Hard-Driving, especially on the Stones, exposes a Carriage to many mischiefs, either by running against other Vehicles, or breaking by the violence of its own motion.

Some fidgety Coachmen are continually whipping, or, as it is technically termed, “fanning” their Horses—this frets the poor creatures, and puts them into a state of irritation extremely injurious to them, and your Carriage moves in a “hop, skip, and jump” style:—Forbid all use of the Whip, but in cases of inevitable necessity.

Tell your Coachman that your motto for Drivers is

Slow and Sure;”

that the First time he presumes to attempt to display his Dexterity in any place by what is termed driving to an Inch, shall be the [Pg 186]last time that you will trouble him to wear your Livery.—Five Miles in an Hour is quite fast enough for Crowded Streets; especially when turning Corners, and in Streets which have many other Streets leading into them, as Oxford Street, Cheapside, &c.—Better wait Five minutes quietly, or follow a Hackney Coach for Ten paces, than cut and dash along at the risk of your Wheels, your Pannels, and your Neck, &c.: however, you must give him a license to drive a little “ad libitum” in some situations; a rapid movement is sometimes really requisite, in order to escape out of the way of Carts and Waggons, &c.

An experienced Whip, who has a sharp sight, may calculate pretty nearly what space will be sufficient to pass between two bodies which are at rest—but as he will unavoidably meet many Carriages, guided by inexperienced, and often drunken Drivers, which do not for half a minute together move in a precisely direct line, and his good Coachmanship cannot protect him against such Blunderers, unless he proceeds with extreme care, and allows them plenty of room.

[Pg 187]

A cautious Coachman is ever unremittingly upon the look out, keeping both his Eyes open; employing One to guide his own Horses, and the Other to watch how those who are coming guide theirs; or, as a Wag might say, an Accomplis’d Coachman ought to Squint! He depends entirely upon his own Attention to keep so completely out of their way, that it may be next to impossible for them to run against him.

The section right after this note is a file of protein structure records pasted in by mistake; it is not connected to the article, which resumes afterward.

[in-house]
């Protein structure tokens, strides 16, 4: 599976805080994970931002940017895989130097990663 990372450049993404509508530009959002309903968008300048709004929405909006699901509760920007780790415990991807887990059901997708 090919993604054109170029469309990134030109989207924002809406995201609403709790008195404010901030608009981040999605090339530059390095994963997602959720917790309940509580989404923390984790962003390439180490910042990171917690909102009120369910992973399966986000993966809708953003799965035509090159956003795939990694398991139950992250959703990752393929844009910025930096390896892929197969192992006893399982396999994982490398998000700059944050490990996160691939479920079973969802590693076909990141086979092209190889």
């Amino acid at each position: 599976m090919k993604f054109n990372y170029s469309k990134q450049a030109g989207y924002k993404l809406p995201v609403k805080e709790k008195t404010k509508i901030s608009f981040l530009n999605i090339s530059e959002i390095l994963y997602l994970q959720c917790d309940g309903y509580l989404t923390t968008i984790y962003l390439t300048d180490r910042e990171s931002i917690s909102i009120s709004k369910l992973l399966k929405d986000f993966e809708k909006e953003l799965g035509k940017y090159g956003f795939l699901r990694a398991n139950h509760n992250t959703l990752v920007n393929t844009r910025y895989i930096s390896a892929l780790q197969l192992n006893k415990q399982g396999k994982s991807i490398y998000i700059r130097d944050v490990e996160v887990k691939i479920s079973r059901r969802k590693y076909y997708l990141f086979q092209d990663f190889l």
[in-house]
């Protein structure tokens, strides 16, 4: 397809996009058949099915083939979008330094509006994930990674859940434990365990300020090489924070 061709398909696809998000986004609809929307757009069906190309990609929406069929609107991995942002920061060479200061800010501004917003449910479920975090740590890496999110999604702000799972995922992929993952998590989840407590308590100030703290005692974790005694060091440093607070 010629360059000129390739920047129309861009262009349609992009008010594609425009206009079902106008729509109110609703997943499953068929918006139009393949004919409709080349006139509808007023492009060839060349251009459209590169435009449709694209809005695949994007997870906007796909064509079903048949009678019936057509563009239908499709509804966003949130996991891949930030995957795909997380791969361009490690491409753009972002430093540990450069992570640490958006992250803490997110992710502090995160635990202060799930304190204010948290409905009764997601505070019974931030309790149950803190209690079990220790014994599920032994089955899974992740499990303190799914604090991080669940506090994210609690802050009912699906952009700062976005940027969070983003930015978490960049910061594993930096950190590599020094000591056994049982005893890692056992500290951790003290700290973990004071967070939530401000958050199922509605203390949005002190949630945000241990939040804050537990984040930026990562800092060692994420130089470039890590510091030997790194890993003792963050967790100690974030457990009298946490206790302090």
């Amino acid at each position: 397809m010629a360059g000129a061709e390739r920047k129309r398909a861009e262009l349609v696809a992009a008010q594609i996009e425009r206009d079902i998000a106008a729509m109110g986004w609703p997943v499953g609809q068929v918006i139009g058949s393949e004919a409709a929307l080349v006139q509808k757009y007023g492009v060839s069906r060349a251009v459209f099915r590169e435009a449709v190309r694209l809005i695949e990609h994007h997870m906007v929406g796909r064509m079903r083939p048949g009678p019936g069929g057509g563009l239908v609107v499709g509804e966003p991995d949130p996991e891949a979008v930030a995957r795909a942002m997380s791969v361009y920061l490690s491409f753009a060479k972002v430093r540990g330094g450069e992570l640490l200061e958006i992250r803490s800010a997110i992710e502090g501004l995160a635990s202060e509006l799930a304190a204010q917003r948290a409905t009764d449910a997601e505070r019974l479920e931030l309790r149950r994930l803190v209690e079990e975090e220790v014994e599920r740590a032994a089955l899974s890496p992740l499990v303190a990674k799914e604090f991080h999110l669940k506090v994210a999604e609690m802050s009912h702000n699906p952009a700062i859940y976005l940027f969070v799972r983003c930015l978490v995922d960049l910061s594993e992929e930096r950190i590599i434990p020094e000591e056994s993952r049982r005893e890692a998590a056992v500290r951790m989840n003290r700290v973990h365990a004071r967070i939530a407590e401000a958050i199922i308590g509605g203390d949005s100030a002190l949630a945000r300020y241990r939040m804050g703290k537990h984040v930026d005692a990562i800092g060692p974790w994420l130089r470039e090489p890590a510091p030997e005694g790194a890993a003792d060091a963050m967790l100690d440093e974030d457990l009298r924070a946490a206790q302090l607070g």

The most Crowded places are not always the most Dangerous: Accidents most frequently happen from empty One Horse Carts, in which the Driver rides, instead of walking by the side of the Horse. These vehicles are frequently conducted at such a furious rate by Carmen, in order to make up for the time they have wasted, in tippling, that they often run against inexperienced Coachmen. They abound most in Tottenham Court Road and Holborn, and the outlets from Town.

Every Cart that approaches, a wary Coachman watches with the most anxious care, and gives all the room it appears to require.

[Pg 188]

A Fine of at least 10s. should be levied upon all persons driving Carts in such a manner, payable to any person who may demand it. In the event of their occasioning an Accident, let them not only be fined but punished severely.

If your Coachman drives leisurely, you will escape many Dangers, and your Carriage last much longer;—by such gentle use (excepting as to the Wheels) it is worn almost as little as if it remained in the Coach-house.

In Crowded Streets, never permit any person to ride on the Coach Box:—Conversation diverts the attention of the Driver from his Business, and accidents frequently ensue.

Never go into the City through the Strand, Fleet Street, and Cheapside, if you can avoid it, after twelve o’clock: from that hour until five o’clock, they are crowded with Carriages and Carts. In these great Thoroughfares Hackney Coach Stands should not be permitted. At present the centre of Cheapside, &c. is sometimes filled [Pg 189]with a Stand of Hackney Coaches all the way from St. Paul’s to the Poultry: let these be removed from all Crowded Streets into the Cross Streets adjoining, as is ordered in Bond Street.

If the Hackney Coach Stands are removed from the Strand, Fleet Street, &c., the Public will no longer have to complain of the tedious Stoppages which are now so frequent between two and four o’clock of the Day, especially on Mondays, Fridays, and Saturdays.

If you go into the City on Mondays and Fridays you will have to encounter the most Barbarous Nuisance that disgraces the British Capital—droves of Oxen passing through its principal Streets in the middle of the Day. That this is still suffered to continue in these times of universal improvement appears to us as wonderful as it is offensive.

To know to a Nicety at what Time you must start to arrive at a certain Place at a certain Hour, you have nothing to do but to ascertain the Distance, and direct the Pace of travelling.

[Pg 190]

4 Miles an Hour is 1 Mile in 15 Minutes.
5 Ditto Ditto 12
6 Ditto Ditto 10
7 Ditto Ditto
8 Ditto Ditto
9 Ditto Ditto
10 Ditto Ditto 6

When you wish to go Faster or Slower, do not say simply “Faster,” or “Slower,” but say “Four,” “Six,” or “Eight,” according to the number of Miles you wish to be driven in an Hour.

In traversing the main Streets of London, always allow at least five minutes in every half hour for Stoppages.

Desire your Coachman to choose the Pleasantest, rather than the Nearest way. Some inconsiderate charioteers, to save the tenth part of a Mile, will drive you through all the nasty narrow Lanes they can find, as if they were trying to make you sick with foul air. Moreover, such Bye-ways are generally so badly Paved, that you will be longer [Pg 191]going over them than on a good road that is a little longer.